Capt. Richard Phillips is being held on a lifeboat near the Maersk Alabama after the pirates who hijacked the ship reneged on their agreement to exchange him for one of their own, who himself had been captured by the crew members, according to the second officer of the ship, Ken Quinn.
Quinn spoke to CNN on Wednesday via a satellite call.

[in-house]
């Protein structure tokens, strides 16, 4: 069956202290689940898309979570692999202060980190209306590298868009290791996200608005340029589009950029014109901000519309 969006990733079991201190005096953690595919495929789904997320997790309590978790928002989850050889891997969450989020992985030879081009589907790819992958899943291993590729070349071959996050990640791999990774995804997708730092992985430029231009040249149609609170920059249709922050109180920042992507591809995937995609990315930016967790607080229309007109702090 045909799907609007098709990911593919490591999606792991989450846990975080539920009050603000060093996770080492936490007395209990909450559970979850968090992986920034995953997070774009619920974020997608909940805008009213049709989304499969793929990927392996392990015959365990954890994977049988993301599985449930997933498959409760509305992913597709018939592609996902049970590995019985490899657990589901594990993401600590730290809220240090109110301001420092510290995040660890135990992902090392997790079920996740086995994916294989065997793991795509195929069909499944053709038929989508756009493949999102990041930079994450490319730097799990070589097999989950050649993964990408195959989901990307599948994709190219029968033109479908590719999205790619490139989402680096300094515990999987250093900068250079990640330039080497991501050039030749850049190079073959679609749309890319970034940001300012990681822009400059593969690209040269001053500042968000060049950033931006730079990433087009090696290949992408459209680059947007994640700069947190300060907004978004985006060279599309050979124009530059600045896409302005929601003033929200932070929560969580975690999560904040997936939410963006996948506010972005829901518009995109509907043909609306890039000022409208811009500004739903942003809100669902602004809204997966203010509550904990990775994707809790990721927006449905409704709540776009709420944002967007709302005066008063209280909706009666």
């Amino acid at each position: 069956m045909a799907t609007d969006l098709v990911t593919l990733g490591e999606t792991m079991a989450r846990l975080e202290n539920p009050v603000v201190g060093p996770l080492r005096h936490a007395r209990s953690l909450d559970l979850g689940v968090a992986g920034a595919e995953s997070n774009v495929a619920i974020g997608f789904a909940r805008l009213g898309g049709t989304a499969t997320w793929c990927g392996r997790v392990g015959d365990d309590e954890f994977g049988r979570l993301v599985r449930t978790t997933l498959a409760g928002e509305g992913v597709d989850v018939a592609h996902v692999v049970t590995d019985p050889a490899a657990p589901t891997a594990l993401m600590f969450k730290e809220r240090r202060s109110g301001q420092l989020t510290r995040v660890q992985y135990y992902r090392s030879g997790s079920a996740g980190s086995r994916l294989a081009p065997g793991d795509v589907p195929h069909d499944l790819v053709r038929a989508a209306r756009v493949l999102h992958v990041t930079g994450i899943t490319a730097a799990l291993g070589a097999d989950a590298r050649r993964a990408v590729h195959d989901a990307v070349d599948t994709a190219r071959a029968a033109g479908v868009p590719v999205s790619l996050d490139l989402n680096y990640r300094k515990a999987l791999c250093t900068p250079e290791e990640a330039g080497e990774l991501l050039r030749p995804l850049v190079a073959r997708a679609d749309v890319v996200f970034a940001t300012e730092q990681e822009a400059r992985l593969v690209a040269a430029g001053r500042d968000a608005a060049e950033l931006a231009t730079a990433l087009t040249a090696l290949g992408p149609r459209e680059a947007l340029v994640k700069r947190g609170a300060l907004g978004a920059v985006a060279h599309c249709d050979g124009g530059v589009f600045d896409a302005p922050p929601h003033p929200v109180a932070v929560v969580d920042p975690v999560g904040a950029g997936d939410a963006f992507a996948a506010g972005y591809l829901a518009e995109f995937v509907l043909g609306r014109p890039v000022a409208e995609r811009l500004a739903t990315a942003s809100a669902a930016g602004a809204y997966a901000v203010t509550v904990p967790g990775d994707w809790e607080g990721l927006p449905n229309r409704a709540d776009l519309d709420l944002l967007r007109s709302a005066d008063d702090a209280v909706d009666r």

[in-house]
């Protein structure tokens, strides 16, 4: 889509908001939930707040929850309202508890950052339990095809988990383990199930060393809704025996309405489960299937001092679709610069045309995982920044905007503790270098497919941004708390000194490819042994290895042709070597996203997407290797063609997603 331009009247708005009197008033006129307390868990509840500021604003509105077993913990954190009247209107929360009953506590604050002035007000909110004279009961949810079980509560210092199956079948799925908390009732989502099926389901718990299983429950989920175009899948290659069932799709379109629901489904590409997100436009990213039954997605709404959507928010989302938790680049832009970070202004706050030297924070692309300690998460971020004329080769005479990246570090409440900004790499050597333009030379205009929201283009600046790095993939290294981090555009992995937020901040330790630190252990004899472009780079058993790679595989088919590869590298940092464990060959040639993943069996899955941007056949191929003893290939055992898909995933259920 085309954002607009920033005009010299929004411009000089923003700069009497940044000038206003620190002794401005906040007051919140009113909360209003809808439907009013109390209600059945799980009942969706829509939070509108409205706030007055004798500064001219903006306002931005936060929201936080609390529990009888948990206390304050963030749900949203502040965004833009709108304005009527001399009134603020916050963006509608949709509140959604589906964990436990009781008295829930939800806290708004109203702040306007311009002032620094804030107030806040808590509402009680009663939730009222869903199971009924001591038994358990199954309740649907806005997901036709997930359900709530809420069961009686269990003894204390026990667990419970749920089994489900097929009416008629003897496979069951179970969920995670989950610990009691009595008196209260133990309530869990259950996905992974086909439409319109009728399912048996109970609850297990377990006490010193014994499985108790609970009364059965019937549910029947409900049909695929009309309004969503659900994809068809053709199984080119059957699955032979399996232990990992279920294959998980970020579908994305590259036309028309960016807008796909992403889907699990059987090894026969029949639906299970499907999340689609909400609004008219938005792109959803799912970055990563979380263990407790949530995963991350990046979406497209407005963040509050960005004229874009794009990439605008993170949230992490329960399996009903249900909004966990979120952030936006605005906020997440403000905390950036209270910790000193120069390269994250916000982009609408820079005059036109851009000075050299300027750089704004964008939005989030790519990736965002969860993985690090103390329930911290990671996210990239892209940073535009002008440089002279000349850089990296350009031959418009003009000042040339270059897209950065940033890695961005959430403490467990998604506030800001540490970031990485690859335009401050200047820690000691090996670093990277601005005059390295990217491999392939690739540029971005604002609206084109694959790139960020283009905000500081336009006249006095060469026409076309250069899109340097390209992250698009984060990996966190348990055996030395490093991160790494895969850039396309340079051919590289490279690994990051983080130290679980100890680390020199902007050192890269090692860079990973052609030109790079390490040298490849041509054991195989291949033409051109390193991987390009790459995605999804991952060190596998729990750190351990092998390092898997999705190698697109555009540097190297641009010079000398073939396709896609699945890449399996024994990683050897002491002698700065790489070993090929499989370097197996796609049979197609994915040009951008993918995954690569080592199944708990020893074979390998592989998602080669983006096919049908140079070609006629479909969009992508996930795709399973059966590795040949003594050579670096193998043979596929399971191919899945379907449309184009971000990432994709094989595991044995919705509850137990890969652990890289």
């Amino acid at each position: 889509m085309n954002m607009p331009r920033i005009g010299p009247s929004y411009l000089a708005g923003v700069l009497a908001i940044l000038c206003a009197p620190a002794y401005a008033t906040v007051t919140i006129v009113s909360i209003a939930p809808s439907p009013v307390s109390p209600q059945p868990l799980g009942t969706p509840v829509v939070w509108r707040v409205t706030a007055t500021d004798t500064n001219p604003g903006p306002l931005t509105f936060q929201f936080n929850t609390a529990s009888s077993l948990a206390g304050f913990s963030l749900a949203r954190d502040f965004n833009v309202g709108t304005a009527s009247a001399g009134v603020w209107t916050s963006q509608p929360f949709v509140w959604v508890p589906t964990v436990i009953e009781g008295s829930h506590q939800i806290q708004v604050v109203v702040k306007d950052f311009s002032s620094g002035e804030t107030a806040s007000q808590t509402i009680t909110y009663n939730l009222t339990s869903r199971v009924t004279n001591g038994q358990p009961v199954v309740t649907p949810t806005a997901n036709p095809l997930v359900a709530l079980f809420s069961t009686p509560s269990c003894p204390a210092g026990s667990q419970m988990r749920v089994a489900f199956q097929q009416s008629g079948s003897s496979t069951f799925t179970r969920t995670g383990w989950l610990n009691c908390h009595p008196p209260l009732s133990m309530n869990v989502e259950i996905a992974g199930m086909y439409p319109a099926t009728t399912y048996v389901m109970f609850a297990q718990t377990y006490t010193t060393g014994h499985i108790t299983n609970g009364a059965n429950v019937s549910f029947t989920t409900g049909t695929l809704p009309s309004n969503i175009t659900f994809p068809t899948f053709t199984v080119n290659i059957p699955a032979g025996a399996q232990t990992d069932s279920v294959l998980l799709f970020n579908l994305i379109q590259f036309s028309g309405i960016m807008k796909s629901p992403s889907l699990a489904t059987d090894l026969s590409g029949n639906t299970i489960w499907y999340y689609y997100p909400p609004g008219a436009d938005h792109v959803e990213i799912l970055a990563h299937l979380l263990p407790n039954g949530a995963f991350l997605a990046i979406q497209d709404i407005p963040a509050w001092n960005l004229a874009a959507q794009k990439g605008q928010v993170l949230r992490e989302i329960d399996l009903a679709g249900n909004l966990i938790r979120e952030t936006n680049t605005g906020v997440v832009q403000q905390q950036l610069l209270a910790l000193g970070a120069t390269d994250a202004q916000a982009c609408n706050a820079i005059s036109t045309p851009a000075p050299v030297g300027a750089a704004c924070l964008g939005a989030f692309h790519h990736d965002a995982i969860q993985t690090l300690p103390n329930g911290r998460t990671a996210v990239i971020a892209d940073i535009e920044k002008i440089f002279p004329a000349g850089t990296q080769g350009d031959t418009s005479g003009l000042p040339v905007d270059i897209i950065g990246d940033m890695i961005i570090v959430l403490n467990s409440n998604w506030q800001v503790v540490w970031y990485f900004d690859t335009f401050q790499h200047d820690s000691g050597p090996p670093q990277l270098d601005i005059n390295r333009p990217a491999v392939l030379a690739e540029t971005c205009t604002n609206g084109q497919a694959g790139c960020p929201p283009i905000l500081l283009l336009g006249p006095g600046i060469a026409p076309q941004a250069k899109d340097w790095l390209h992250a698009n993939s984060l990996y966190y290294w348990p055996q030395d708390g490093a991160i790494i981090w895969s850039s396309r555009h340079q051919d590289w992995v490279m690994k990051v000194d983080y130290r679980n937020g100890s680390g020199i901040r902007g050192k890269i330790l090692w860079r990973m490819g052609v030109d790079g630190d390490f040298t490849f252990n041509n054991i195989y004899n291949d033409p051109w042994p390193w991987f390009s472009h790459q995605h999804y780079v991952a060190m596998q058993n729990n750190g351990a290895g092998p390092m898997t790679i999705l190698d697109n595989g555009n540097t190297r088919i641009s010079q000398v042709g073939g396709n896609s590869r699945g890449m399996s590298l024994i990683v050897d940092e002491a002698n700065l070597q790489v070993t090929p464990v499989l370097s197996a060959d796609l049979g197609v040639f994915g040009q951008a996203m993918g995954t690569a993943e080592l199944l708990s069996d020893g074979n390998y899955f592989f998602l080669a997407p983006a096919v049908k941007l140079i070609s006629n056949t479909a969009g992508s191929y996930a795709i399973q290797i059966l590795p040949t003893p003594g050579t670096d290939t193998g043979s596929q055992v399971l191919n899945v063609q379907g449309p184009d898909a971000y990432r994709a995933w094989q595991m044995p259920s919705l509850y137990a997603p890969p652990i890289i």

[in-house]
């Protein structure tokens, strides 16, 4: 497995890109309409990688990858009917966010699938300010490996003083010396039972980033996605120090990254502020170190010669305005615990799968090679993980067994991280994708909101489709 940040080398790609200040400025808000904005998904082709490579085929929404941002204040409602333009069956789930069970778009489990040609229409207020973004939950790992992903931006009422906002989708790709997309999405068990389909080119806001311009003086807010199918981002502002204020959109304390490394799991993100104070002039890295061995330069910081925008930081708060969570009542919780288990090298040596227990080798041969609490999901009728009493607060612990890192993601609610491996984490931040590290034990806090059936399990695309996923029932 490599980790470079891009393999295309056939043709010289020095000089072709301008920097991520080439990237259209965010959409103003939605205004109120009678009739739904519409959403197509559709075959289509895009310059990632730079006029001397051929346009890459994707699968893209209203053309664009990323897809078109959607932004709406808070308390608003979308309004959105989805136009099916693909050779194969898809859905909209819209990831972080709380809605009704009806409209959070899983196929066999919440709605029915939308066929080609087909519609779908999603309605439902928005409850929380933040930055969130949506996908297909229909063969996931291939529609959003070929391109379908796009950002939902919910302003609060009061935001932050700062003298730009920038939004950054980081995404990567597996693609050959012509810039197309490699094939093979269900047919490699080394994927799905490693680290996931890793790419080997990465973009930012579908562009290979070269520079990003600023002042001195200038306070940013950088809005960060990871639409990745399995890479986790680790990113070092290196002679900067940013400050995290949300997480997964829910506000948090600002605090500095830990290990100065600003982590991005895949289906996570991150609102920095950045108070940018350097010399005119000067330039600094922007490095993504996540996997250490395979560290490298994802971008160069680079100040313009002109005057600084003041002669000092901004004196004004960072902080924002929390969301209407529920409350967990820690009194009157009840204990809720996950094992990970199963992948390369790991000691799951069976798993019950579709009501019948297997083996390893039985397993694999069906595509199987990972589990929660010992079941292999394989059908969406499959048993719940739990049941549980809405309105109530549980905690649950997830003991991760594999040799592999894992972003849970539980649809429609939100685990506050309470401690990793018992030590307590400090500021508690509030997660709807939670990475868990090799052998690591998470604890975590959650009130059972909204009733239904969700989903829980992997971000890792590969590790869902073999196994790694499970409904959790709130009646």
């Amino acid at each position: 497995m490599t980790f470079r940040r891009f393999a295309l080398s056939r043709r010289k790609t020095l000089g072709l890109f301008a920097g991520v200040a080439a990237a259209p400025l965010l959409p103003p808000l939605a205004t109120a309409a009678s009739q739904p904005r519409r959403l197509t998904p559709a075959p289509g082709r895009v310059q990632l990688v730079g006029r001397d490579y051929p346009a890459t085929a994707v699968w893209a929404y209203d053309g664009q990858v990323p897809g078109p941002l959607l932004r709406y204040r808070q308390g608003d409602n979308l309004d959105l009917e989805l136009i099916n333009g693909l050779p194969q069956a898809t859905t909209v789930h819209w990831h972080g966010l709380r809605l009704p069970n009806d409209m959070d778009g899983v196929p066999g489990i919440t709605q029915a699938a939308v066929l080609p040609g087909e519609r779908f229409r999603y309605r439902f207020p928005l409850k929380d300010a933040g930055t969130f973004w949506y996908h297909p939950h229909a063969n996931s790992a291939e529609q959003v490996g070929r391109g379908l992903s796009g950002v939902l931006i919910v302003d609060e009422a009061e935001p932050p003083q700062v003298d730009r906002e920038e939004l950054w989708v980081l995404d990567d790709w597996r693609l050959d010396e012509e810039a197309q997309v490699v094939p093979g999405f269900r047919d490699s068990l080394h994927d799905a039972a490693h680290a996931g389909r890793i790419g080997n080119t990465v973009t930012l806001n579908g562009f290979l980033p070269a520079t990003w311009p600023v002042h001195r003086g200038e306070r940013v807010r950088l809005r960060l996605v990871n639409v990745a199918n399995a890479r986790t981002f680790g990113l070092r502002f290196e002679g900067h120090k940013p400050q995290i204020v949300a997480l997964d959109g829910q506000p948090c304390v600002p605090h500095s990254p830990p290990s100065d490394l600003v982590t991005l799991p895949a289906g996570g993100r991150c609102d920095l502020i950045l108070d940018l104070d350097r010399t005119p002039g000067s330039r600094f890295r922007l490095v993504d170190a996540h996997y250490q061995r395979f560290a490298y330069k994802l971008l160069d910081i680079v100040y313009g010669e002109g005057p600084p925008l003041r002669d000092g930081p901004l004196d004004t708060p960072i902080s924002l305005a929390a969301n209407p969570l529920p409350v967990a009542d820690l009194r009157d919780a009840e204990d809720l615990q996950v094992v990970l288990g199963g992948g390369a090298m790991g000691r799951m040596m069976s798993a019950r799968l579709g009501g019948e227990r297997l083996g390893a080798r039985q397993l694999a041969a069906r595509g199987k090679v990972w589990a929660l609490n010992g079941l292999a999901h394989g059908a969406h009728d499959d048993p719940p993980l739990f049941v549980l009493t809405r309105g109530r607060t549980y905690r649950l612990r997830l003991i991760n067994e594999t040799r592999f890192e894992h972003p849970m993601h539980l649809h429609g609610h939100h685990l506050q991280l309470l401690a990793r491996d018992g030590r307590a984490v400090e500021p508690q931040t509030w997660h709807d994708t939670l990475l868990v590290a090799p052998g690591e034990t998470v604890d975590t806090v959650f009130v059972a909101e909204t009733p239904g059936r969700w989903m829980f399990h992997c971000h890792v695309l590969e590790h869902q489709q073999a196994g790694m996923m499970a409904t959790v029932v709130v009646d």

Speaking at a news conference Thursday morning, Speers said the U.S. Navy "is in command of the situation.""We are in regular contact with the Alabama," he said. "The ship remains at a safe distance as instructed by the Navy. We are coordinating with the Navy and all the governmental organizations involved in this crisis."The guided-missile destroyer USS Bainbridge, part of the allied fleet that patrols the waters off Somalia, is on the scene.The Maersk Alabama was seized early Wednesday. All 20 of its remaining crew members were in good physical shape, Quinn told CNN. Quinn describes the hijacking to CNN »The hijackers boarded the Maersk Alabama when it was about 350 miles off the coast of Somalia, a haven for pirates attacking shipping through the Gulf of Aden.B.J. Talley, a spokesman for the Maersk line, said the ship was about 215 nautical miles off the Somali coast at 7 p.m. ET.The 780-foot (237-meter) Maersk Alabama is the first U.S. ship to be seized in the latest wave of piracy off largely lawless Somalia. Joe Murphy, whose son Shane is the ship's first officer, called the hijacking "a wake-up call for America.""They're making more money in piracy than the gross national product of Somalia, so it's not going to go away any time soon until there's international concern and international law enforcement," said Murphy, an instructor at the Massachusetts Maritime Academy...more..http://www.cnn.com/2009/WORLD/africa/04/09/ship.hijacked/index.html